Related: Oriel College faces teaching boycott over refusal to remove Rhodes statue

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Oriel College faces teaching boycott over refusal to remove Rhodes statue

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Announcement by 150 Oxford lecturers accuses college of ‘undermining’ efforts of university to eradicate racism

About 150 Oxford lecturers have announced they will refuse to teach students at Oriel College over its contentious decision not to remove a statue of the imperialist Cecil Rhodes.

The college was accused of “institutional racism” last month after its governing body said it would not seek to move the monument from its position outside the building.

Related: It's not 'censorship' to question the statues in our public spaces | Charlotte Higgins

Related: Cecil Rhodes statue at Oxford college should go, says independent report

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Russian court expected to outlaw Alexei Navalny’s organisation

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Court likely to effectively liquidate opposition politician’s movement by classifying it as ‘extremist’

A Russian court is soon expected to outlaw opposition politician Alexei Navalny’s nationwide political organisation on the grounds it is “extremist”, in a landmark step forward for Vladimir Putin’s crackdown on political dissent.

The highly anticipated court decision will effectively liquidate Navalny’s non-violent opposition movement and bar his allies from running for office for years, as the Kremlin seeks to erase the jailed opposition leader from Russian political life.

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‘This is a revolution’: the faces of Colombia’s protests

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Fifty-eight people have died in six weeks of unrest, but demonstrators say they are more determined than ever to fight for change

Protests in Colombia that began in late April over a proposed tax hike have morphed into a generational outcry over the country’s deep-rooted inequalities.

Related: ‘They can’t take it any more’: pandemic and poverty brew violent storm in Colombia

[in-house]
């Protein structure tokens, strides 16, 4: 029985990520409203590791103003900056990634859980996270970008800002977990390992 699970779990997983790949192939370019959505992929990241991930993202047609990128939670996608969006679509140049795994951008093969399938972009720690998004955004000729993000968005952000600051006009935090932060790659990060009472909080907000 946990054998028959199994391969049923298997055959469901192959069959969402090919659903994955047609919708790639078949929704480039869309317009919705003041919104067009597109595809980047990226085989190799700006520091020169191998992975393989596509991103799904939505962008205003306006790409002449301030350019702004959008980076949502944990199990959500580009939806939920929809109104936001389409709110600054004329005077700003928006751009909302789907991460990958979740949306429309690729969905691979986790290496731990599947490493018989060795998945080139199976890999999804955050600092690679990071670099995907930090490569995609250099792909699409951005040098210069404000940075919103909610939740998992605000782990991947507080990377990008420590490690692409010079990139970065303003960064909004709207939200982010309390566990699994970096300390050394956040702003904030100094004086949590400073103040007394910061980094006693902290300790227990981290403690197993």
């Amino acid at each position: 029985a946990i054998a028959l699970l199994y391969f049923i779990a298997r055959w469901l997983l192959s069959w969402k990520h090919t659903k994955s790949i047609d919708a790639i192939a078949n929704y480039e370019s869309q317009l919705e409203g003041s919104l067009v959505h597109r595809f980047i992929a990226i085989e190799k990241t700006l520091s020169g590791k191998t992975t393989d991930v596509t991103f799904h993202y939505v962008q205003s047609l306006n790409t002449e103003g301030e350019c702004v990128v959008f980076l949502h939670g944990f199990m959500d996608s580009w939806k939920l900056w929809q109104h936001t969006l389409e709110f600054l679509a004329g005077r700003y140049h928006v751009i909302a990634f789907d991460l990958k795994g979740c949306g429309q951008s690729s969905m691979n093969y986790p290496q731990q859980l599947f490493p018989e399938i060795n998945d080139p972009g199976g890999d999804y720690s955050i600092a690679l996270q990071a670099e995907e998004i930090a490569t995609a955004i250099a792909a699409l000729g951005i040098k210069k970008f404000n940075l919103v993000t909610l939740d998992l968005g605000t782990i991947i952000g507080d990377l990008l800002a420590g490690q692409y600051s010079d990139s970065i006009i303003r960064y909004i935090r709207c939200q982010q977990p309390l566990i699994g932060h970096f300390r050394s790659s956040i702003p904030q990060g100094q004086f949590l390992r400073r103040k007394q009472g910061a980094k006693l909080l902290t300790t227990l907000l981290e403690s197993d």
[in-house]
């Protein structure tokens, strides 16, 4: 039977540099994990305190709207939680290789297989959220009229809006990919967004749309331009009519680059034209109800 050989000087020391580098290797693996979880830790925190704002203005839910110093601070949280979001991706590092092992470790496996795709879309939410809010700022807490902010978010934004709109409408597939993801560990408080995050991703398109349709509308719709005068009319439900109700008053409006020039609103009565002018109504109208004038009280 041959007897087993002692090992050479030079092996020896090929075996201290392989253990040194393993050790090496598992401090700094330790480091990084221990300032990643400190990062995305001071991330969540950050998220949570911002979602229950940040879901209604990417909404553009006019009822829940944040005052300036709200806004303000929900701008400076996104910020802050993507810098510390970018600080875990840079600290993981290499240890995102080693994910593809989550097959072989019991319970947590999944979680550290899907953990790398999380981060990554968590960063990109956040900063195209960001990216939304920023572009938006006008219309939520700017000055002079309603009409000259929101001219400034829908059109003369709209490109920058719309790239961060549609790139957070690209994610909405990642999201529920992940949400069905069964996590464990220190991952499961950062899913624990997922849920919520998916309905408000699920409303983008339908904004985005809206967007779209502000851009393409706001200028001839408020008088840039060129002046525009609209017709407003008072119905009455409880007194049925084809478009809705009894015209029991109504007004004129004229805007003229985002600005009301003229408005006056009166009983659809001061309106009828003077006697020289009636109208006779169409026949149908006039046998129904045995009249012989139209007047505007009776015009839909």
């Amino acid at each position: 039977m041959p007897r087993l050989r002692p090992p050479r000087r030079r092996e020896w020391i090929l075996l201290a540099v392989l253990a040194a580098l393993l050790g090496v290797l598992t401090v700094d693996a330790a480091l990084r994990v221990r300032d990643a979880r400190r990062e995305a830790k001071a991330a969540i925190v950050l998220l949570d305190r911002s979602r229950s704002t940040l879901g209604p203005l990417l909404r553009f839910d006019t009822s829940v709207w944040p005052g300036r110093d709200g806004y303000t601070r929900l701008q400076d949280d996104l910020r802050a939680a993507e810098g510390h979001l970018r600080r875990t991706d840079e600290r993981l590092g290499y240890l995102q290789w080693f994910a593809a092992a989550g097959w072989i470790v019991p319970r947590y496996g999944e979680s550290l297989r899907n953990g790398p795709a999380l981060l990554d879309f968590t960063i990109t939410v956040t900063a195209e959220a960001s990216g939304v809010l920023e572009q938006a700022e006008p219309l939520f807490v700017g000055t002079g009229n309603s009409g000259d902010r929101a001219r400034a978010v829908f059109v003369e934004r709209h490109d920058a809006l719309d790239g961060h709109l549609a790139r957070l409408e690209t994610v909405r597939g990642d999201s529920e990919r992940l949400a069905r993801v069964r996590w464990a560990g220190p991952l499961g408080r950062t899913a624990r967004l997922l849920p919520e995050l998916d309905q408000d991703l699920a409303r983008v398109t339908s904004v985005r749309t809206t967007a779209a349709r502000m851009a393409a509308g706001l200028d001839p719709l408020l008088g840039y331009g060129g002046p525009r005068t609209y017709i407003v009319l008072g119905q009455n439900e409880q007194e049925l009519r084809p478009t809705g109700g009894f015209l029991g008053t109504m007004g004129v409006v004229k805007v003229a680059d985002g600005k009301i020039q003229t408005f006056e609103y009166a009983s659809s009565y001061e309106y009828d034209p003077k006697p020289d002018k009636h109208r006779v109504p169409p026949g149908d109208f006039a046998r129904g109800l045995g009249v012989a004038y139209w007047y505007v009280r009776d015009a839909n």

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What ACT UP’s successes can teach today’s protest movements | Sarah Schulman

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Our group, which forced the US to step up in fighting Aids in the 80s and 90s, favoured direct action over debate

As we move into a new phase of the Covid crisis, it is hard to miss how the pandemic reveals the fissures in our society. Communities and countries of poor people of colour cannot access vaccines that are readily available to the most powerful and protected. Covid has been compared to Aids, but today’s pandemic is a collective public experience while Aids – especially during its height – was a private nightmare. Our group, ACT UP, fought to get it out into the public consciousness.

Five years after science first noticed the pattern of illness that would come to be known as Aids, 40,000 people were dead in the United States and the government and pharmaceutical companies were doing nothing. ACT UP (The Aids Coalition to Unleash Power) was founded in 1987 to use direct action to end the Aids pandemic. I was an active member of this grassroots political organisation, having covered the crisis as a journalist in New York since the early 80s. In many ways, Aids activism was one of the most successful social movements in recent history.

Related: Aids and Act Up: Sarah Schulman puts women and people of color back at the heart of the story

Sarah Schulman is a writer and activist. Her latest book, Let the Record Show: A Political History of ACT UP, New York, 1987-1993, is out now

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Tell us: are you planning on joining protests at the G7 summit?

The Guardian | Protest -

We’d like to hear from people who’re planning on demonstrating during this week’s G7 summit in Cornwall

Later this week, world leaders will be attending the G7 summit, at Carbis Bay, near St Ives in Cornwall, to discuss global issues including the Covid pandemic and climate change.

The coalition comprises seven countries; the UK, Japan, US, Italy, Germany, Canada and France.

Related: Cost of policing G7 summit estimated at £70m

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‘Absolutely intolerable’: China slams US and EU Hong Kong Tiananmen candles

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Tributes lit in the windows of the US consulate building and the European Union’s office are a ‘political show’, says China

China has berated the US and EU consulates in Hong Kong for displaying candles to commemorate the Tiananmen Square massacre , blasting it as a “clumsy political show” to destabilise the city.

Candles were seen lit in the windows of the US consulate building, which is next to the residence of Hong Kong’s Beijing-appointed leader Carrie Lam, and the European Union’s office on Friday night.

Related: Hong Kong finds new ways to remember Tiananmen Square amid vigil ban